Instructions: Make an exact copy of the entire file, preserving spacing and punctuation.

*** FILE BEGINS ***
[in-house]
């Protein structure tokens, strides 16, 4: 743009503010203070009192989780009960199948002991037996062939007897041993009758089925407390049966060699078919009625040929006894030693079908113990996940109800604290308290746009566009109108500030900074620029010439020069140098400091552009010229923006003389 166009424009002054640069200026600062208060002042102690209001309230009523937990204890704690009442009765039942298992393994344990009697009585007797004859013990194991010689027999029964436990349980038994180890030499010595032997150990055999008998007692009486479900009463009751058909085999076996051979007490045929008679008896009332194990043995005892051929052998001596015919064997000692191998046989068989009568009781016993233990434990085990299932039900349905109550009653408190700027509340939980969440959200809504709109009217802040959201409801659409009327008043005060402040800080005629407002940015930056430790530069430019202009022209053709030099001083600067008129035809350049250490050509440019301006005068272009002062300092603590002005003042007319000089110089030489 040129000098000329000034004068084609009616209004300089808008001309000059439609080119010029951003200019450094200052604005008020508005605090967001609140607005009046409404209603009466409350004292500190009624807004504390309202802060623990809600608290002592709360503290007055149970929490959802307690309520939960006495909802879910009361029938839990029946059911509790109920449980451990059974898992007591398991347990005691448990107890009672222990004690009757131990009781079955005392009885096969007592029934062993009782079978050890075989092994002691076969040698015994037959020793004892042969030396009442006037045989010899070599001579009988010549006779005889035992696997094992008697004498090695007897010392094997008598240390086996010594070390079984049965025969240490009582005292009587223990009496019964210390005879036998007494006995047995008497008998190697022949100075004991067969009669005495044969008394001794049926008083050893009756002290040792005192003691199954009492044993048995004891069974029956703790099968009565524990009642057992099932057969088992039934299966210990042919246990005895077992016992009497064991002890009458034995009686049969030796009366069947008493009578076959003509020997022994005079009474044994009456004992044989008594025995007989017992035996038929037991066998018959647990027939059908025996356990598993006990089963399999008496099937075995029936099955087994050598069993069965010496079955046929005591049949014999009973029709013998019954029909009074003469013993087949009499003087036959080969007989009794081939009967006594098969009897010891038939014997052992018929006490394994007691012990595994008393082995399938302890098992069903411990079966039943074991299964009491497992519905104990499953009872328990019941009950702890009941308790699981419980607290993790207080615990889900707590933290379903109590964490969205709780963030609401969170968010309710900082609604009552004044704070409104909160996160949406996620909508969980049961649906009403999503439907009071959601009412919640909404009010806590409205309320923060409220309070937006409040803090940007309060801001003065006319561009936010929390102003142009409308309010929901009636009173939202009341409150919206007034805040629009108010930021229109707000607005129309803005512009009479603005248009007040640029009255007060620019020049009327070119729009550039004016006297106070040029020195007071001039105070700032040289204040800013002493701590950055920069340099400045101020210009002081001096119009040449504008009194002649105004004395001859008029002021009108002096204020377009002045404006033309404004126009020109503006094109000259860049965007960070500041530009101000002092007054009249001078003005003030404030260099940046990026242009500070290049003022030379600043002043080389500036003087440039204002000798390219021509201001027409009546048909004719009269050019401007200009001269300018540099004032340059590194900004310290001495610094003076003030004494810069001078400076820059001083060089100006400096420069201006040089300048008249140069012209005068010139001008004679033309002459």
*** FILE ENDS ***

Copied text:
[in-house]
């Protein structure tokens, strides 16, 4: 743009503010203070009192989780009960199948002991037996062939007897041993009758089925407390049966060699078919009625040929006894030693079908113990996940109800604290308290746009566009109108500030900074620029010439020069140098400091552009010229923006003389 166009424009002054640069200026600062208060002042102690209001309230009523937990204890704690009442009765039942298992393994344990009697009585007797004859013990194991010689027999029964436990349980038994180890030499010595032997150990055999008998007692009486479900009463009751058909085999076996051979007490045929008679008896009332194990043995005892051929052998001596015919064997000692191998046989068989009568009781016993233990434990085990299932039900349905109550009653408190700027509340939980969440959200809504709109009217802040959201409801659409009327008043005060402040800080005629407002940015930056430790530069430019202009022209053709030099001083600067008129035809350049250490050509440019301006005068272009002062300092603590002005003042007319000089110089030489 040129000098000329000034004068084609009616209004300089808008001309000059439609080119010029951003200019450094200052604005008020508005605090967001609140607005009046409404209603009466409350004292500190009624807004504390309202802060623990809600608290002592709360503290007055149970929490959802307690309520939960006495909802879910009361029938839990029946059911509790109920449980451990059974898992007591398991347990005691448990107890009672222990004690009757131990009781079955005392009885096969007592029934062993009782079978050890075989092994002691076969040698015994037959020793004892042969030396009442006037045989010899070599001579009988010549006779005889035992696997094992008697004498090695007897010392094997008598240390086996010594070390079984049965025969240490009582005292009587223990009496019964210390005879036998007494006995047995008497008998190697022949100075004991067969009669005495044969008394001794049926008083050893009756002290040792005192003691199954009492044993048995004891069974029956703790099968009565524990009642057992099932057969088992039934299966210990042919246990005895077992016992009497064991002890009458034995009686049969030796009366069947008493009578076959003509020997022994005079009474044994009456004992044989008594025995007989017992035996038929037991066998018959647990027939059908025996356990598993006990089963399999008496099937075995029936099955087994050598069993069965010496079955046929005591049949014999009973029709013998019954029909009074003469013993087949009499003087036959080969007989009794081939009967006594098969009897010891038939014997052992018929006490394994007691012990595994008393082995399938302890098992069903411990079966039943074991299964009491497992519905104990499953009872328990019941009950702890009941308790699981419980607290993790207080615990889900707590933290379903109590964490969205709780963030609401969170968010309710900082609604009552004044704070409104909160996160949406996620909508969980049961649906009403999503439907009071959601009412919640909404009010806590409205309320923060409220309070937006409040803090940007309060801001003065006319561009936010929390102003142009409308309010929901009636009173939202009341409150919206007034805040629009108010930021229109707000607005129309803005512009009479603005248009007040640029009255007060620019020049009327070119729009550039004016006297106070040029020195007071001039105070700032040289204040800013002493701590950055920069340099400045101020210009002081001096119009040449504008009194002649105004004395001859008029002021009108002096204020377009002045404006033309404004126009020109503006094109000259860049965007960070500041530009101000002092007054009249001078003005003030404030260099940046990026242009500070290049003022030379600043002043080389500036003087440039204002000798390219021509201001027409009546048909004719009269050019401007200009001269300018540099004032340059590194900004310290001495610094003076003030004494810069001078400076820059001083060089100006400096420069201006040089300048008249140069012209005068010139001008004679033309002459």